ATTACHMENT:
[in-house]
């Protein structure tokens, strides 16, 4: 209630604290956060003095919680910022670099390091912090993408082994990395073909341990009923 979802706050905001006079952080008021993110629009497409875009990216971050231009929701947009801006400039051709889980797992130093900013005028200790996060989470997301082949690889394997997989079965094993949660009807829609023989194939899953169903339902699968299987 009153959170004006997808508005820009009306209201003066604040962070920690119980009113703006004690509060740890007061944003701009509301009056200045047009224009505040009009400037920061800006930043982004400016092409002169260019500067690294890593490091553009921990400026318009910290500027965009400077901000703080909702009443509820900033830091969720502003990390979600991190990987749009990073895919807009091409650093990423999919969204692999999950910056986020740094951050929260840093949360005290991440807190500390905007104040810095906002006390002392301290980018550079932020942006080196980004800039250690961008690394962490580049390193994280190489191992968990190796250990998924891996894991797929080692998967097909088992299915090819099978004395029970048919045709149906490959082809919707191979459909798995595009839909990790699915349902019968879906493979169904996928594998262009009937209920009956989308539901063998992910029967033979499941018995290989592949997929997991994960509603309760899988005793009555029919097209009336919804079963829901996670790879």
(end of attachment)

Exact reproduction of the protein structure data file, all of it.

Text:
[in-house]
């Protein structure tokens, strides 16, 4: 209630604290956060003095919680910022670099390091912090993408082994990395073909341990009923 979802706050905001006079952080008021993110629009497409875009990216971050231009929701947009801006400039051709889980797992130093900013005028200790996060989470997301082949690889394997997989079965094993949660009807829609023989194939899953169903339902699968299987 009153959170004006997808508005820009009306209201003066604040962070920690119980009113703006004690509060740890007061944003701009509301009056200045047009224009505040009009400037920061800006930043982004400016092409002169260019500067690294890593490091553009921990400026318009910290500027965009400077901000703080909702009443509820900033830091969720502003990390979600991190990987749009990073895919807009091409650093990423999919969204692999999950910056986020740094951050929260840093949360005290991440807190500390905007104040810095906002006390002392301290980018550079932020942006080196980004800039250690961008690394962490580049390193994280190489191992968990190796250990998924891996894991797929080692998967097909088992299915090819099978004395029970048919045709149906490959082809919707191979459909798995595009839909990790699915349902019968879906493979169904996928594998262009009937209920009956989308539901063998992910029967033979499941018995290989592949997929997991994960509603309760899988005793009555029919097209009336919804079963829901996670790879």